The Best Video Game to Learn Spanish

Inside: Get to know Barkelona, your Spanish students’ new favorite game. 

We know that students acquire language best when they are totally interested in what they’re doing. And if your kids are anything like mine, they love video games!

If you have bilingual kids who need to practice their Spanish, you can change the language settings of many games to the Spanish language (Legend of Zelda, Pokémon, The Elder Scrolls v. Skyrim, Dragon Age: Origins, Rise of the Tomb Raider, etc.). 

However, if you are working with beginner Spanish language learners, you can’t just switch the language to Spanish and expect them to learn (Language that looks overwhelming doesn’t build Spanish skills– comprehension is what we’re going for!)

For that, you need a video game designed specifically for language learners. I’ve invited the creators of Barkelona to share their Spanish video game solution in this blog post, because I think it’s a great solution for grabbing the attention of our little gamers and acquire new vocabulary and Spanish grammar without even knowing it!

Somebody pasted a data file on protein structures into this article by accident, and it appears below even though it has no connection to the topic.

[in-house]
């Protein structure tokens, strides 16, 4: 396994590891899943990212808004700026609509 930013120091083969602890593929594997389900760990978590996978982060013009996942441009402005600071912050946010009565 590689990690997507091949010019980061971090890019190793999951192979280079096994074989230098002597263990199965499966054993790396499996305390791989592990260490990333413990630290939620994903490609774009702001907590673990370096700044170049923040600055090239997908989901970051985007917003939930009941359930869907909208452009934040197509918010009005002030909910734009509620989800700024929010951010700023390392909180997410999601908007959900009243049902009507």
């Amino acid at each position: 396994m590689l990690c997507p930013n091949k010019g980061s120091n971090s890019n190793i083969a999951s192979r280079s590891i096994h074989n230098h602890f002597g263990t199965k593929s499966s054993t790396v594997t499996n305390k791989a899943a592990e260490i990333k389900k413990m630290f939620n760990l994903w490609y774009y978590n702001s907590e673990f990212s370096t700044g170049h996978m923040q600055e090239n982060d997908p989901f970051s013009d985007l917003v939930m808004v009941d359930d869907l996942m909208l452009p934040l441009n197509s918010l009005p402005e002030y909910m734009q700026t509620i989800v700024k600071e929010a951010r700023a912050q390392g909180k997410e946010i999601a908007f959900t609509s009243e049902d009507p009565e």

Barkelona is content-appropriate for all age levels (no violence, no swearing, no alcohol references) and does not require any prior knowledge of Spanish to play.

Why You Should High Tail It to

Picture it: A Spanish learning video game (perfect for classrooms, parents, and learners alike) that’s filled with quests, challenges, puzzles, mini games, fun cultural tidbits, and a whole pack of cute dogs. Sounds pretty neat, right? Well, throw in a little mystery, some sly feline foes, and tons of situational context for language learning and you’ve got Barkelona!

Barkelona is an online Spanish video game that helps students acquire Spanish through comprehensible input. Since the concept of using an adventure-based video game in the Spanish learning community is relatively new, we’ll chat a little bit about how the game is played. Then, we’ll get into the reasons Barkelona is useful for both Spanish teachers and learners.

Barkelona is a 2D video game that is written almost entirely in simplified Spanish (there are a few English words at the beginning to help the player learn to navigate the game controls). The game centers around the player’s friendship with their canine companion, Carlos Segundo.